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the family, by the church, and by the state, all three meeting in the schoolroom, where God and morality must hold the first place, if the child is to be taught his duty to God, his duty to the state, and his duty to his fellow man. If he is not to be so taught let us say so, and let the unsuspecting and the honest Christian element, that still so largely exists in our American society, know definitely that God and morality are to be no part of the education to be given our children in the public schools. Honeyed words will not do, nor will deceptive phrases conceal the threatening danger. Our public schools are not in danger because religion is taught in them, but our public schools are in danger because religion is not taught in them. With the results of the last forty years of attempted godless education amongst us, tempered even with the residuum of the honest relig ious teachings existing when we began our public schools, the result is appalling enough. In 1850 we had one criminal in prison for every 3,442 of our population, in 1880 we had one to every 837. Our attempt to educate children without religion is certainly not flattering, nor highly encouraging to those who so noisily seek to divorce religion from education, and pretend that morality can be taught without religion.

The advocates of godless education, such as prevails in our public schools, seem to be ashamed of God and his law, forgetting, apparently, that God cannot be successfully ignored. No man nor people nor nation nor state ever did exist without God, nor till we essayed it has any people ever attempted to bring up their children in accordance with the maxim, No God in education. The attempt to divorce God from education is our American idea. The result is not much to boast of. Irreverence, profanity, dishonesty, and the deep ingrained immorality that finds its exposure in our divorce courts and diminished families, are the legitimate offspring of godless education. If we will make our young reverent, we must teach them reverence for God and reverence for his law. Morality, justice, truth, are not inherited. Neither science can beget them nor wealth purchase them; they have their origin in God and their direction in his law. Morality cannot be taught, far less maintained, without God, and God cannot be taught without religion.

Now, what shall we teach in our public schools? Education without morality? No, says every one. Education without religion? Yes, say many; meaning that the dogmas of no religious sect shall be taught in the public schools. Now, I do not advocate the teaching of the dogmas of any particular religious sect in the public schools, as they now exist; but I do say, without fear of successful contradiction, that without religion you will not teach morality, and without morality you will soon. have neither state nor church. Morality is not a sentiment, but a principle having its ratio in religion, which is simply God as he has revealed himself to man.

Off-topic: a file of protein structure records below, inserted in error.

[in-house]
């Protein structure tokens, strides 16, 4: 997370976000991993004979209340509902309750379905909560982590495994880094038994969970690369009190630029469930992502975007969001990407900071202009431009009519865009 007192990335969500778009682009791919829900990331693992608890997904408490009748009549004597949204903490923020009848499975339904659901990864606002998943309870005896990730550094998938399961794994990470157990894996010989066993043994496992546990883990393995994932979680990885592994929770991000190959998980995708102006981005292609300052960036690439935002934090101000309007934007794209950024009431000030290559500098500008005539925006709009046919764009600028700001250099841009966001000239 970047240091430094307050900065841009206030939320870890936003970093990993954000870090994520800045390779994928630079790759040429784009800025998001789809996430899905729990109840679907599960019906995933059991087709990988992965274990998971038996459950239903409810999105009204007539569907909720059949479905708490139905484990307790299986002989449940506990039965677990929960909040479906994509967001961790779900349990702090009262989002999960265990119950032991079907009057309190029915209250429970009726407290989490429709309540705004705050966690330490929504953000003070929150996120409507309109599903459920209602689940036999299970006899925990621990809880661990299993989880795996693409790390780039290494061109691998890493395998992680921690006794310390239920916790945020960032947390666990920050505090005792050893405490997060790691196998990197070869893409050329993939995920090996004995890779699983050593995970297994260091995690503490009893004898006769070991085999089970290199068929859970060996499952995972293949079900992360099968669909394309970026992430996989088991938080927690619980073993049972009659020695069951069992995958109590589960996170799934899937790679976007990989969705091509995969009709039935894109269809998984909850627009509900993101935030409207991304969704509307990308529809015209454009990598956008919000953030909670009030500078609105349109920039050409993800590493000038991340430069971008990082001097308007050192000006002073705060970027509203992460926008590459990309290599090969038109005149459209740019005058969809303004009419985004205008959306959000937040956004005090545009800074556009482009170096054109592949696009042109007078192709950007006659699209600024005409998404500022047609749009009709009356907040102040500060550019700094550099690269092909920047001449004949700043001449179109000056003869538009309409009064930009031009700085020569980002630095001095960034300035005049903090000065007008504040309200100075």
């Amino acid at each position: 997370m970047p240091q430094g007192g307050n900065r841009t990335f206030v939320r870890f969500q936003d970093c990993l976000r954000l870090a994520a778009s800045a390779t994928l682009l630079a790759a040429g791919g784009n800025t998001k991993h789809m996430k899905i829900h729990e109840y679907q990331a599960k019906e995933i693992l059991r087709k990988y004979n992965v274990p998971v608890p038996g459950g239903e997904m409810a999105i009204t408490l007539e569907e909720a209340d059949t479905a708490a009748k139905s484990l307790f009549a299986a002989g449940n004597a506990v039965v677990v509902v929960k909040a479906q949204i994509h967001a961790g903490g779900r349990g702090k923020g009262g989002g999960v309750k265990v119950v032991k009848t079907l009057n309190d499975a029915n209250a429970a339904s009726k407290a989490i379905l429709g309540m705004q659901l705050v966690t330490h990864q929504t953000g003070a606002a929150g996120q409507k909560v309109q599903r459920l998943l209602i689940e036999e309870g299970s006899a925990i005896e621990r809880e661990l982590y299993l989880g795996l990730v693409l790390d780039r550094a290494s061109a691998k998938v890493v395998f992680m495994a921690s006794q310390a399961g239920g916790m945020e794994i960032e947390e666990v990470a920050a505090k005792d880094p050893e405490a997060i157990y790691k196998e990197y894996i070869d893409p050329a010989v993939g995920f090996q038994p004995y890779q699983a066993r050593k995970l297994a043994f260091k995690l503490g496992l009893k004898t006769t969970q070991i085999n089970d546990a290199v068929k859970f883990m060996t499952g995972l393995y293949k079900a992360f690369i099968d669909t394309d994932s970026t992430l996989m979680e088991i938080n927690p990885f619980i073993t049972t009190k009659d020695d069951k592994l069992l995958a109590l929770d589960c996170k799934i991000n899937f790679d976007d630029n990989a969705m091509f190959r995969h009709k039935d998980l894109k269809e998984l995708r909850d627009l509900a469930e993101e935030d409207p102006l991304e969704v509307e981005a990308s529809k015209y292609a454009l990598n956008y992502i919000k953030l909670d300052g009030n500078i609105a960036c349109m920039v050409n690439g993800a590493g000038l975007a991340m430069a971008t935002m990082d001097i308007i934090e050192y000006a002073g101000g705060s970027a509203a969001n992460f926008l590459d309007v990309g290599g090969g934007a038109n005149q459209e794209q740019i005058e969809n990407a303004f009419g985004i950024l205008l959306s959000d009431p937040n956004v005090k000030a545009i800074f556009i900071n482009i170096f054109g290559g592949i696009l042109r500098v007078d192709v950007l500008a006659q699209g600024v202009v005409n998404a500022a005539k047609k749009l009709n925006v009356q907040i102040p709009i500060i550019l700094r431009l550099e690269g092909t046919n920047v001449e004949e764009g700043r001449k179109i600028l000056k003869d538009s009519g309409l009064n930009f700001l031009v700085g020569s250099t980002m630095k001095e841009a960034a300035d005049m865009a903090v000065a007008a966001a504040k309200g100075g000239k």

Rev. M. J. Savage, in the January number of the FORUM, holds that "morality and religion are separable," and declares that he "would have the last trace of religious teaching taken out of the public schools." That is strange language for a minister of religion, and bespeaks a very imperfect apprehension of the causa efficiens from which morality springs and has its being.

Religion and morality are inseparable, and depend upon each other as cause and effect. Morality is a principle, not a sentiment-a principle that has God, truth, justice, as its motive. But God is religion; truth is religion; justice is religion; and the God we as a people know is the Christian God, and the truth and justice we know is Christian truth and Christian justice. The morality, therefore, which we teach must be Christian morality, having its origin in the Christian religion. The morality of the state is Christian morality: our courts are framed and their judgments are grounded on the basis of Christian morality and in accordance with the revealed law as taught by the Christian church. To pretend, therefore, that we can teach morality without religion is the veriest nonsense, and bespeaks either utter ignorance of the subject or a malicious intent to deceive. Even pagan morality had its origin in religion, and found its cause in the religion of nature, just as our morality finds its cause and the motive for its being in the Christian religion. If, then, we will teach morality in our public schools, we must teach the why and wherefore for its practice, else we end in mere sentiment, which begins in feeling and ends in tears. Morality is not


feeling, morality is not tears; morality is the result of a clear recognition of God and his law, and a firm determination to do God's will because it is God's will, and to keep God's law because it is God's law. We obey the state, not because the state commands, but because the state is empowered of God to command, and we bow to the majesty of the law because it is supposed to be in accord with God's law. Obedience is given to law because God is back of it; so morality is, because God commands it. But God's commands are religion, as God has revealed it to us, and as the church teaches it. God, religion, church, are all correlative terms, just as God, religion, morality, are correlative terms. One cannot be conceived without the other, nor can one be taught without the other.